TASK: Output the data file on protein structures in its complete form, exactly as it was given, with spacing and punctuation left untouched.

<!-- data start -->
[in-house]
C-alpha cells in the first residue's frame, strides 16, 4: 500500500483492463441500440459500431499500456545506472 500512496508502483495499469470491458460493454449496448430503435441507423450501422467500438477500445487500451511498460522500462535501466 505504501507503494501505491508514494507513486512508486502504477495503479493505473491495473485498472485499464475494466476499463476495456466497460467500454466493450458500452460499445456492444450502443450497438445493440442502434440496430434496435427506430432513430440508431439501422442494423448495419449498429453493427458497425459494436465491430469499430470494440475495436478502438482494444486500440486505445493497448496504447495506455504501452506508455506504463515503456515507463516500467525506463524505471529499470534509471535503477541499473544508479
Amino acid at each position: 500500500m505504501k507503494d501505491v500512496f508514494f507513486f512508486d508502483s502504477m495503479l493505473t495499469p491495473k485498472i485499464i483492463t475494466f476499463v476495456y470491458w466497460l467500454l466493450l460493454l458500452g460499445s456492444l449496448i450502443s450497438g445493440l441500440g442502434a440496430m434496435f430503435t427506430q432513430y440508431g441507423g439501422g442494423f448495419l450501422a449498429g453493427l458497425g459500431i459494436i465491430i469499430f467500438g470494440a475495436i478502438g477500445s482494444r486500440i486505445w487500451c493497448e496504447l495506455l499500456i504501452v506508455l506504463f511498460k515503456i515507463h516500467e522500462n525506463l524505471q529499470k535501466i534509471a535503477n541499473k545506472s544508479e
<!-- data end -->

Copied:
[in-house]
C-alpha cells in the first residue's frame, strides 16, 4: 500500500483492463441500440459500431499500456545506472 500512496508502483495499469470491458460493454449496448430503435441507423450501422467500438477500445487500451511498460522500462535501466 505504501507503494501505491508514494507513486512508486502504477495503479493505473491495473485498472485499464475494466476499463476495456466497460467500454466493450458500452460499445456492444450502443450497438445493440442502434440496430434496435427506430432513430440508431439501422442494423448495419449498429453493427458497425459494436465491430469499430470494440475495436478502438482494444486500440486505445493497448496504447495506455504501452506508455506504463515503456515507463516500467525506463524505471529499470534509471535503477541499473544508479
Amino acid at each position: 500500500m505504501k507503494d501505491v500512496f508514494f507513486f512508486d508502483s502504477m495503479l493505473t495499469p491495473k485498472i485499464i483492463t475494466f476499463v476495456y470491458w466497460l467500454l466493450l460493454l458500452g460499445s456492444l449496448i450502443s450497438g445493440l441500440g442502434a440496430m434496435f430503435t427506430q432513430y440508431g441507423g439501422g442494423f448495419l450501422a449498429g453493427l458497425g459500431i459494436i465491430i469499430f467500438g470494440a475495436i478502438g477500445s482494444r486500440i486505445w487500451c493497448e496504447l495506455l499500456i504501452v506508455l506504463f511498460k515503456i515507463h516500467e522500462n525506463l524505471q529499470k535501466i534509471a535503477n541499473k545506472s544508479e